Ruzumna v. McGuinness, No. 54086-6-I (WA 2/22/2005)

Decision Date22 February 2005
Docket NumberNo. 54086-6-I,54086-6-I
CourtWashington Supreme Court
PartiesDAVID RUZUMNA, a married man, as his separate estate, Respondent, v. TIMOTHY McGUINNESS, and JILL OSBORNE McGUINNESS, husband and wife, and the marital community comprised thereof, Appellants.

Appeal from Superior Court of King County. Docket No. 03-2-39887-0. Judgment or order under review. Date filed: 03/23/2004. Judge signing: Hon. Steven C Gonzalez.

Counsel for Appellant(s), James N. Jr Jory, Anderson Law Group PLLC, 20819 72nd Ave S Kent, WA 98032-2393.

Counsel for Respondent(s), David Ruzumna, Law Office of David Ruzumna PLLC, 1411 4th Ave Ste 1510, Seattle, WA 98101.


Before transferring a company car to his former colleague, David Ruzumna handwrote a short contract stating that his colleague, Timothy McGuinness, would indemnify him for all traffic tickets, accidents, and lease payments. When Ruzumna later received an invoice for overdue lease payments, he sued McGuinness for breach of contract. The trial court granted summary judgment in Ruzumna's favor, and McGuinness appeals. We hold that although evidence establishes that Ruzumna intentionally misrepresented the contract's contents to McGuinness, under these circumstances McGuinness could not justifiably rely on the misrepresentation. The contract is therefore enforceable. We affirm the judgment, but reverse the trial court's attorney fees award.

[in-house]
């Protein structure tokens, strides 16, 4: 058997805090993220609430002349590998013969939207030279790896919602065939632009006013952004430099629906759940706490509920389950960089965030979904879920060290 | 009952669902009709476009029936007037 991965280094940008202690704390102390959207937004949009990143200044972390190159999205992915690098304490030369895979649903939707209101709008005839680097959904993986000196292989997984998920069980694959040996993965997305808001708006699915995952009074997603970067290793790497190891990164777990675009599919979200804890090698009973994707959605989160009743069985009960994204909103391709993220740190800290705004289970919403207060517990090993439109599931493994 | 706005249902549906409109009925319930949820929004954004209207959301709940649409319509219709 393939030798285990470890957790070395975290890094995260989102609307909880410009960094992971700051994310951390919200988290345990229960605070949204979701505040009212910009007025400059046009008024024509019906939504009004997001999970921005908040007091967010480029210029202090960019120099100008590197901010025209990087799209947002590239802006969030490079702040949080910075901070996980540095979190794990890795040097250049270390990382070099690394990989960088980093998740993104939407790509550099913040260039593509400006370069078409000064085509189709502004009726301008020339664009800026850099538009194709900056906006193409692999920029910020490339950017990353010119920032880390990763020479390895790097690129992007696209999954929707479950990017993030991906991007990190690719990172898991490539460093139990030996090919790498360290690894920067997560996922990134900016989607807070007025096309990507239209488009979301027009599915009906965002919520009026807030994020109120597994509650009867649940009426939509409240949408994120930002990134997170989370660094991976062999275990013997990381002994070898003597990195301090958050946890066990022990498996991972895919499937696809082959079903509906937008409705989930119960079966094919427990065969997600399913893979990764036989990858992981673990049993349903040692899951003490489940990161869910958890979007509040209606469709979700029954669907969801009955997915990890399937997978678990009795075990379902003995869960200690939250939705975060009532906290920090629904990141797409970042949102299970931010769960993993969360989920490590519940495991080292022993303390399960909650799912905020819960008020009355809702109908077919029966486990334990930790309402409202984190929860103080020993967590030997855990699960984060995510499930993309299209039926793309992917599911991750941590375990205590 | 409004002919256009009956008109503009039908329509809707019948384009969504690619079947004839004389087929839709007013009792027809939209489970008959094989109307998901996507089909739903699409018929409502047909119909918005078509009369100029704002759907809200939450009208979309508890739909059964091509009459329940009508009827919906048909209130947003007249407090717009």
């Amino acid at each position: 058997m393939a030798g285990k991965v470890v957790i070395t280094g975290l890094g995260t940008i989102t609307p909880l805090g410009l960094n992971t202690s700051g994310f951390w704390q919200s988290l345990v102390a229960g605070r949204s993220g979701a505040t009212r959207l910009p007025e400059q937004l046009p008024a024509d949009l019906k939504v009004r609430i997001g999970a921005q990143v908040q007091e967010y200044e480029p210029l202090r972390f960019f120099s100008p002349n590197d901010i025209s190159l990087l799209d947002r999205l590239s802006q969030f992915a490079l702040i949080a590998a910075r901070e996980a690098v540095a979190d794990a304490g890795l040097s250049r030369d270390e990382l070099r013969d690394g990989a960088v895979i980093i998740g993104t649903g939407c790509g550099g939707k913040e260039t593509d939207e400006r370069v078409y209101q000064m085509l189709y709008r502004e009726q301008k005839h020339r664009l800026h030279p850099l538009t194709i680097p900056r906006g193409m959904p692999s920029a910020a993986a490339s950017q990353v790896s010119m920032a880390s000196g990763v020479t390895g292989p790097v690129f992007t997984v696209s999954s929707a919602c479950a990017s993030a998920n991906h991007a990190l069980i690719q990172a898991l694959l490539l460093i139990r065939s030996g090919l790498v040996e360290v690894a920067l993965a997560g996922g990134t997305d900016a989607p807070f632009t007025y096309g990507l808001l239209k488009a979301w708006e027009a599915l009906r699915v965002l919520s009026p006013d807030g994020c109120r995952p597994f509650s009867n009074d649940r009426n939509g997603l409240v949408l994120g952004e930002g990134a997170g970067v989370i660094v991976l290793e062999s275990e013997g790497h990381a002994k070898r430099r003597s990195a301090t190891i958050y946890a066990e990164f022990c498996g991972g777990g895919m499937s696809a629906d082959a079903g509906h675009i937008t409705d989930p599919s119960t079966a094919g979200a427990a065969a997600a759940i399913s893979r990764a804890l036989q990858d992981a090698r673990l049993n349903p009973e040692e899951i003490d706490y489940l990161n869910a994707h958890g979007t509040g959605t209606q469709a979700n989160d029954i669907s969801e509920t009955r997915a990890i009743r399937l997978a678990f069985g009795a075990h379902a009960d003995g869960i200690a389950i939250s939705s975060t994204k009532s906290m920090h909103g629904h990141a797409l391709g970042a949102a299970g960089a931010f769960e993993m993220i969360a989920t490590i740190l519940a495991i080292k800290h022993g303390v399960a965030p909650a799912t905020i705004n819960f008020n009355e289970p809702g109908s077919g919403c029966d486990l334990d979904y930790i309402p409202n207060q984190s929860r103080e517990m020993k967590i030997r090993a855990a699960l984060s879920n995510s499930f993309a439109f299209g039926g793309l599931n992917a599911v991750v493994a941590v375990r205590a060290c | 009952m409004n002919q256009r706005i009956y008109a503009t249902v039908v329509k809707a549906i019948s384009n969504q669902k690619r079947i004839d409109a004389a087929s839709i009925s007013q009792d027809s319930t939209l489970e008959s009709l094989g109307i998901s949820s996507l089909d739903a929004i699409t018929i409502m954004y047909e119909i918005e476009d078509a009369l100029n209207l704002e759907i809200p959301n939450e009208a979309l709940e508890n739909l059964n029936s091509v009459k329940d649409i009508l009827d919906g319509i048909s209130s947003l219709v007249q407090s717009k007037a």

In January 2002, attorney David Ruzumna received an employment offer from the Anderson Law Group (ALG). As part of this offer, ALG promised to give Ruzumna a company car. To facilitate this arrangement, Ruzumna leased a Lexus, and ALG agreed to make the lease payments.